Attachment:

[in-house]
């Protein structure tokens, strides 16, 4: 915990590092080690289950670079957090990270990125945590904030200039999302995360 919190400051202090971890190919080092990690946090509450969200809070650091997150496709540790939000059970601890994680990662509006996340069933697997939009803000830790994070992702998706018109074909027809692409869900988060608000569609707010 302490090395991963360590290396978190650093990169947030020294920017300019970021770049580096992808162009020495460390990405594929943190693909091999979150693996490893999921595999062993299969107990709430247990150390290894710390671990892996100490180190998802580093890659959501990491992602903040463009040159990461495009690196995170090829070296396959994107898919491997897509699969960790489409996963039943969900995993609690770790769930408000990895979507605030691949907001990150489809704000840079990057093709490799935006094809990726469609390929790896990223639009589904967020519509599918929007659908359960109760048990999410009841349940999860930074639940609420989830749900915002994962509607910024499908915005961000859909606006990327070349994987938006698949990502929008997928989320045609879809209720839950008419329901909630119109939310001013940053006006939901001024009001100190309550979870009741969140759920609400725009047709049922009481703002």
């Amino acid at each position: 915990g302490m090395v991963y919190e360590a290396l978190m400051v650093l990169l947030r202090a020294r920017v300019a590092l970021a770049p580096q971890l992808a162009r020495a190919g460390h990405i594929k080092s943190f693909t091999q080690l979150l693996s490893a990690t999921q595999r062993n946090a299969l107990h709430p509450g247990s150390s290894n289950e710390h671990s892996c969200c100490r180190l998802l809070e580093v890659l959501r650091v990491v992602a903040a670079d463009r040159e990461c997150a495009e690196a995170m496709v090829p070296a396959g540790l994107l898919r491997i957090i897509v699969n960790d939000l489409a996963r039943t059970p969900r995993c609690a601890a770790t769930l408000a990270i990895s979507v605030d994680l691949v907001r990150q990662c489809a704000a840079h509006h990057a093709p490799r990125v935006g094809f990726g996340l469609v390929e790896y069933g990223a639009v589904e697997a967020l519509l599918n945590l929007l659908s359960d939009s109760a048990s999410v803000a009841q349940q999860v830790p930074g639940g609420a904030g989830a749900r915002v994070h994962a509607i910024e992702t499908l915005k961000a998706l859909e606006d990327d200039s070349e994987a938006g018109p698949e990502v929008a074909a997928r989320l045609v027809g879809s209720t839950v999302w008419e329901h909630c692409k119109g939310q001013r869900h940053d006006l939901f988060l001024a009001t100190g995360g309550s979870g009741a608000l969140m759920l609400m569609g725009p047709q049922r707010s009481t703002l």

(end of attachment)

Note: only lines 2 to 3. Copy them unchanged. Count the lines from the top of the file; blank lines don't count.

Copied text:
């Protein structure tokens, strides 16, 4: 915990590092080690289950670079957090990270990125945590904030200039999302995360 919190400051202090971890190919080092990690946090509450969200809070650091997150496709540790939000059970601890994680990662509006996340069933697997939009803000830790994070992702998706018109074909027809692409869900988060608000569609707010 302490090395991963360590290396978190650093990169947030020294920017300019970021770049580096992808162009020495460390990405594929943190693909091999979150693996490893999921595999062993299969107990709430247990150390290894710390671990892996100490180190998802580093890659959501990491992602903040463009040159990461495009690196995170090829070296396959994107898919491997897509699969960790489409996963039943969900995993609690770790769930408000990895979507605030691949907001990150489809704000840079990057093709490799935006094809990726469609390929790896990223639009589904967020519509599918929007659908359960109760048990999410009841349940999860930074639940609420989830749900915002994962509607910024499908915005961000859909606006990327070349994987938006698949990502929008997928989320045609879809209720839950008419329901909630119109939310001013940053006006939901001024009001100190309550979870009741969140759920609400725009047709049922009481703002």
């Amino acid at each position: 915990g302490m090395v991963y919190e360590a290396l978190m400051v650093l990169l947030r202090a020294r920017v300019a590092l970021a770049p580096q971890l992808a162009r020495a190919g460390h990405i594929k080092s943190f693909t091999q080690l979150l693996s490893a990690t999921q595999r062993n946090a299969l107990h709430p509450g247990s150390s290894n289950e710390h671990s892996c969200c100490r180190l998802l809070e580093v890659l959501r650091v990491v992602a903040a670079d463009r040159e990461c997150a495009e690196a995170m496709v090829p070296a396959g540790l994107l898919r491997i957090i897509v699969n960790d939000l489409a996963r039943t059970p969900r995993c609690a601890a770790t769930l408000a990270i990895s979507v605030d994680l691949v907001r990150q990662c489809a704000a840079h509006h990057a093709p490799r990125v935006g094809f990726g996340l469609v390929e790896y069933g990223a639009v589904e697997a967020l519509l599918n945590l929007l659908s359960d939009s109760a048990s999410v803000a009841q349940q999860v830790p930074g639940g609420a904030g989830a749900r915002v994070h994962a509607i910024e992702t499908l915005k961000a998706l859909e606006d990327d200039s070349e994987a938006g018109p698949e990502v929008a074909a997928r989320l045609v027809g879809s209720t839950v999302w008419e329901h909630c692409k119109g939310q001013r869900h940053d006006l939901f988060l001024a009001t100190g995360g309550s979870g009741a608000l969140m759920l609400m569609g725009p047709q049922r707010s009481t703002l």